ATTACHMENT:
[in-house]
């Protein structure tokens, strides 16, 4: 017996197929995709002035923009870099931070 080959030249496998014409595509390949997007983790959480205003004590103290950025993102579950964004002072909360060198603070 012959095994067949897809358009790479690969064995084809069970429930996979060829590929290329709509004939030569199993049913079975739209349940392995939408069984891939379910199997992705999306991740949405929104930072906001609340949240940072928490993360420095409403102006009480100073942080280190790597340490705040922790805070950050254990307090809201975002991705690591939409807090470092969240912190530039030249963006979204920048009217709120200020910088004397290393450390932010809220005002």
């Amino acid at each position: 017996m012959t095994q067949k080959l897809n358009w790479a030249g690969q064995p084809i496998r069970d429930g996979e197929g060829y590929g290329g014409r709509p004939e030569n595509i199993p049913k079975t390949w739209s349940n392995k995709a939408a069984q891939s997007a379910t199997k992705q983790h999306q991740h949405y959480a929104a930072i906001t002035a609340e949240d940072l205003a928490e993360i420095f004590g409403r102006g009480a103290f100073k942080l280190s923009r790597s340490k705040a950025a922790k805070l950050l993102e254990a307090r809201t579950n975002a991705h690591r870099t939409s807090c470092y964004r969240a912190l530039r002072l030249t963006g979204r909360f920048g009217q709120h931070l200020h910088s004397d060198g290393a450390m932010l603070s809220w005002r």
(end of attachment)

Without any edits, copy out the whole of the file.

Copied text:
[in-house]
């Protein structure tokens, strides 16, 4: 017996197929995709002035923009870099931070 080959030249496998014409595509390949997007983790959480205003004590103290950025993102579950964004002072909360060198603070 012959095994067949897809358009790479690969064995084809069970429930996979060829590929290329709509004939030569199993049913079975739209349940392995939408069984891939379910199997992705999306991740949405929104930072906001609340949240940072928490993360420095409403102006009480100073942080280190790597340490705040922790805070950050254990307090809201975002991705690591939409807090470092969240912190530039030249963006979204920048009217709120200020910088004397290393450390932010809220005002």
């Amino acid at each position: 017996m012959t095994q067949k080959l897809n358009w790479a030249g690969q064995p084809i496998r069970d429930g996979e197929g060829y590929g290329g014409r709509p004939e030569n595509i199993p049913k079975t390949w739209s349940n392995k995709a939408a069984q891939s997007a379910t199997k992705q983790h999306q991740h949405y959480a929104a930072i906001t002035a609340e949240d940072l205003a928490e993360i420095f004590g409403r102006g009480a103290f100073k942080l280190s923009r790597s340490k705040a950025a922790k805070l950050l993102e254990a307090r809201t579950n975002a991705h690591r870099t939409s807090c470092y964004r969240a912190l530039r002072l030249t963006g979204r909360f920048g009217q709120h931070l200020h910088s004397d060198g290393a450390m932010l603070s809220w005002r």